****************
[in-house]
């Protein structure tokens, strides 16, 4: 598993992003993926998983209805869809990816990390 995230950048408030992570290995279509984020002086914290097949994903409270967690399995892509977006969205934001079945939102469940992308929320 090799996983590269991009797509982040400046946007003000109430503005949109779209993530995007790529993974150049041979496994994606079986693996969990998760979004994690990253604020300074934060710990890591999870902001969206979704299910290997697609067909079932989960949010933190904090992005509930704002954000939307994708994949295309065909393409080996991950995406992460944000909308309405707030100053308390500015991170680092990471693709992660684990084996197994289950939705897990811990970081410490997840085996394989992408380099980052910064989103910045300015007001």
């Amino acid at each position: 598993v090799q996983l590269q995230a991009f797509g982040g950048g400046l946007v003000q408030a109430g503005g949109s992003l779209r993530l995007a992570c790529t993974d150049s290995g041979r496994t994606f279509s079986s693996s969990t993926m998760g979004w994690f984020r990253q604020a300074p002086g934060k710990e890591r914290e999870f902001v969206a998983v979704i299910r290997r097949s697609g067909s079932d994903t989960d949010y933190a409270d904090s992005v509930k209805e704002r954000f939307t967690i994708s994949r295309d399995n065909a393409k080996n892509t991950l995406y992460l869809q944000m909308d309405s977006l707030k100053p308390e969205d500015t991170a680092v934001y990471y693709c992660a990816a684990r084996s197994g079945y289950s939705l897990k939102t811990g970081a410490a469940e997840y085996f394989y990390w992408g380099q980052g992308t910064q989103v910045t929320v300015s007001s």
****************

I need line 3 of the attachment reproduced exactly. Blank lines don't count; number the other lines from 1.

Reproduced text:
């Amino acid at each position: 598993v090799q996983l590269q995230a991009f797509g982040g950048g400046l946007v003000q408030a109430g503005g949109s992003l779209r993530l995007a992570c790529t993974d150049s290995g041979r496994t994606f279509s079986s693996s969990t993926m998760g979004w994690f984020r990253q604020a300074p002086g934060k710990e890591r914290e999870f902001v969206a998983v979704i299910r290997r097949s697609g067909s079932d994903t989960d949010y933190a409270d904090s992005v509930k209805e704002r954000f939307t967690i994708s994949r295309d399995n065909a393409k080996n892509t991950l995406y992460l869809q944000m909308d309405s977006l707030k100053p308390e969205d500015t991170a680092v934001y990471y693709c992660a990816a684990r084996s197994g079945y289950s939705l897990k939102t811990g970081a410490a469940e997840y085996f394989y990390w992408g380099q980052g992308t910064q989103v910045t929320v300015s007001s």